SAN FRANCISCO — Venture capital rising to levels not seen since 2001. Companies with no profits going public. Billions of dollars being paid for start-ups.
These and other signs that the tech boom may be taking an irrational turn are leading some notable investors to utter the dreaded word “bubble,” waking up the ghosts of an era many in Silicon Valley would prefer to keep buried.
Has Silicon Valley once again lost its collective mind?
Hedge fund manager David Einhorn thinks so. “There is a clear consensus that we are witnessing our second tech bubble in 15 years,” he warned in a note to his clients in late April. “What is uncertain is how much further the bubble can expand, and what might pop it.”
Venture capitalists and entrepreneurs insist that the Silicon Valley tech economy is not in bubble territory. Yes, they misjudged just how fast the Internet would change the world a decade ago and let things get a little bit out of hand.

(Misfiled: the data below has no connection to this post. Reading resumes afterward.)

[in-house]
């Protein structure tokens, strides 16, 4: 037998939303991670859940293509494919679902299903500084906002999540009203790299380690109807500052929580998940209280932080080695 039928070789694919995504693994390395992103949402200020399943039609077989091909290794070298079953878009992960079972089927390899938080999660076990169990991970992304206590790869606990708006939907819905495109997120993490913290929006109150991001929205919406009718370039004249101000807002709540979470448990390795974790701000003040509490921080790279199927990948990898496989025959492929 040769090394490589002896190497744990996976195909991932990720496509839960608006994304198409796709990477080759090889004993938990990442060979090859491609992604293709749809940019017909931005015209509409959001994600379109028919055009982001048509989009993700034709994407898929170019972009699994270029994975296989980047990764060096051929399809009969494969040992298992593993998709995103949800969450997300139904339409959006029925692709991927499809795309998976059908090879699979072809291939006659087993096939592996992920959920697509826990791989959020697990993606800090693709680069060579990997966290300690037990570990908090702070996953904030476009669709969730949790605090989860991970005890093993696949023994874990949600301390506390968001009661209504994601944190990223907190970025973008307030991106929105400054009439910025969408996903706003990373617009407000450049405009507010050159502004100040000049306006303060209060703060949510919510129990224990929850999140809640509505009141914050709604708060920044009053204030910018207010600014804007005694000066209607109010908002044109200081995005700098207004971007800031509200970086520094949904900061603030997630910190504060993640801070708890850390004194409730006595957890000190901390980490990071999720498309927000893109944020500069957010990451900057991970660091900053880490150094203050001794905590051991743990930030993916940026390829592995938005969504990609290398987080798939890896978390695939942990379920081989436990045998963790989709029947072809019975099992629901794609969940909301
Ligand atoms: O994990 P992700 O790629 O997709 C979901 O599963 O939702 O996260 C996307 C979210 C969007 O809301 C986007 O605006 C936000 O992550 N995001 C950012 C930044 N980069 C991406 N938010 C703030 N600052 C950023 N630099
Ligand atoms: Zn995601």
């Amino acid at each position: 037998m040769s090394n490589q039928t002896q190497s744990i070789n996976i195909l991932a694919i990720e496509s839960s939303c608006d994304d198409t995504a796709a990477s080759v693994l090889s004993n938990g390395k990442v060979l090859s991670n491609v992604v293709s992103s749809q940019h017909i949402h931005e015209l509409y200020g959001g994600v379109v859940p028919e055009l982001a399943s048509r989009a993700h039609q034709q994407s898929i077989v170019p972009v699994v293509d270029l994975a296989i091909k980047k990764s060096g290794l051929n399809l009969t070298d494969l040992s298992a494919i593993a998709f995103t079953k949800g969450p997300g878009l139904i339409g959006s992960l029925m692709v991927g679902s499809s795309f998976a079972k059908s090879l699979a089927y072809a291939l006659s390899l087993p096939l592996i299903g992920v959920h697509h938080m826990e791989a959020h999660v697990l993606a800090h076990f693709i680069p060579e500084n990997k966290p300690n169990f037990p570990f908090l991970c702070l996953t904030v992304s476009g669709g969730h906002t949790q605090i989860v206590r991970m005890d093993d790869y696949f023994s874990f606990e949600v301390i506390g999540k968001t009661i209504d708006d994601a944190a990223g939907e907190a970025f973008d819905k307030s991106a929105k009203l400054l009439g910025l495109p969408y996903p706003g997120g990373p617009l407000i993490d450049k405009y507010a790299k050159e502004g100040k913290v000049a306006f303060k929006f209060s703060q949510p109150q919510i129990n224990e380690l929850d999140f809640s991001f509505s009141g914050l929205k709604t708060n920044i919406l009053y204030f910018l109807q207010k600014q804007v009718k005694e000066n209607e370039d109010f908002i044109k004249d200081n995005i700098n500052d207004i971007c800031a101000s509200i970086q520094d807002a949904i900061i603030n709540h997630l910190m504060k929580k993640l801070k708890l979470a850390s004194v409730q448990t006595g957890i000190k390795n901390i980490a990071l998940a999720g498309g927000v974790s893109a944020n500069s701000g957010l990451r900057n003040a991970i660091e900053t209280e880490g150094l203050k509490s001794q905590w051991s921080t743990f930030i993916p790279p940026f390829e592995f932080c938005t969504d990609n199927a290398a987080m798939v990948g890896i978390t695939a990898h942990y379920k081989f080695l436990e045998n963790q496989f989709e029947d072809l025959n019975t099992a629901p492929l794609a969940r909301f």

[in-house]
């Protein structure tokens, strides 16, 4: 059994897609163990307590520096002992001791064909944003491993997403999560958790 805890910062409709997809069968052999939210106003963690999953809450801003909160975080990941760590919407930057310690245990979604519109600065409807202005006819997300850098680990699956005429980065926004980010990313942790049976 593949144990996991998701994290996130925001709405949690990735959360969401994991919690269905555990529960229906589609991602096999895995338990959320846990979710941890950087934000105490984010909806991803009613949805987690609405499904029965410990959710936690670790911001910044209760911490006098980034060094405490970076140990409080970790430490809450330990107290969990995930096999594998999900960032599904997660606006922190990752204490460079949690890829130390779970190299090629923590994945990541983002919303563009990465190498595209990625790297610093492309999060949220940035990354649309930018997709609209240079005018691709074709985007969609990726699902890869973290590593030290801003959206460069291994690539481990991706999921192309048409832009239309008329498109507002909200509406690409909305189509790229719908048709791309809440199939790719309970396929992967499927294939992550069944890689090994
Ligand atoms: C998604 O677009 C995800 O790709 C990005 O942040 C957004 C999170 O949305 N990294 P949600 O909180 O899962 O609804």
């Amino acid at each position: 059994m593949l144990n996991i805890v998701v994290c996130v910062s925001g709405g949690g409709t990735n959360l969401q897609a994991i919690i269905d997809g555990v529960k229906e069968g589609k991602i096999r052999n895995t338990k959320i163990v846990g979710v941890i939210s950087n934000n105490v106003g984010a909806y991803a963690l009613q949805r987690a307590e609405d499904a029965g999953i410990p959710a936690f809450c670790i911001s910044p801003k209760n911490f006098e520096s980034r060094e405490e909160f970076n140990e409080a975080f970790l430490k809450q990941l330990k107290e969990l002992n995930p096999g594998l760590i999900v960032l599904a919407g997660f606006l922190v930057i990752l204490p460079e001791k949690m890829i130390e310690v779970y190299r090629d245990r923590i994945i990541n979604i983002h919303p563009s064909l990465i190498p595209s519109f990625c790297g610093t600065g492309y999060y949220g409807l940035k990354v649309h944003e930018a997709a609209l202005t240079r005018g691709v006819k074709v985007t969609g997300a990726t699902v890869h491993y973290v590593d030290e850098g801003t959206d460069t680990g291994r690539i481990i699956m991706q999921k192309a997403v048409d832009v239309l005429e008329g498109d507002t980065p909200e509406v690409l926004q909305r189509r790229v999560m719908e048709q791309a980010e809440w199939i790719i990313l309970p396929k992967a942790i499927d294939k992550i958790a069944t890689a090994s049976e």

But this time, they say, the revolution of mobile and cloud services justifies big, bold bets. And most of the companies going public are profitable, with real businesses that are transforming the way we live.
To some tech insiders, the region’s economy is in a “Goldilocks” moment. Not too hot. Not too cold. Enough of a boom to be just right.
Greg Becker, president and chief executive of Silicon Valley Bank, isn’t so sure. “There’s absolutely a frothiness out there in certain sectors,” he said. “With some of these companies, we’ve never seen growth rates like this before. How much is that growth worth? What’s the value? That’s what people are trying to get their arms around.”
During the dot-com bubble of 1999 and 2000, Silicon Valley believed the Internet was causing such a rapid revolution that there was ample justification for pumping billions of dollars into half-baked startups that went public by the hundreds.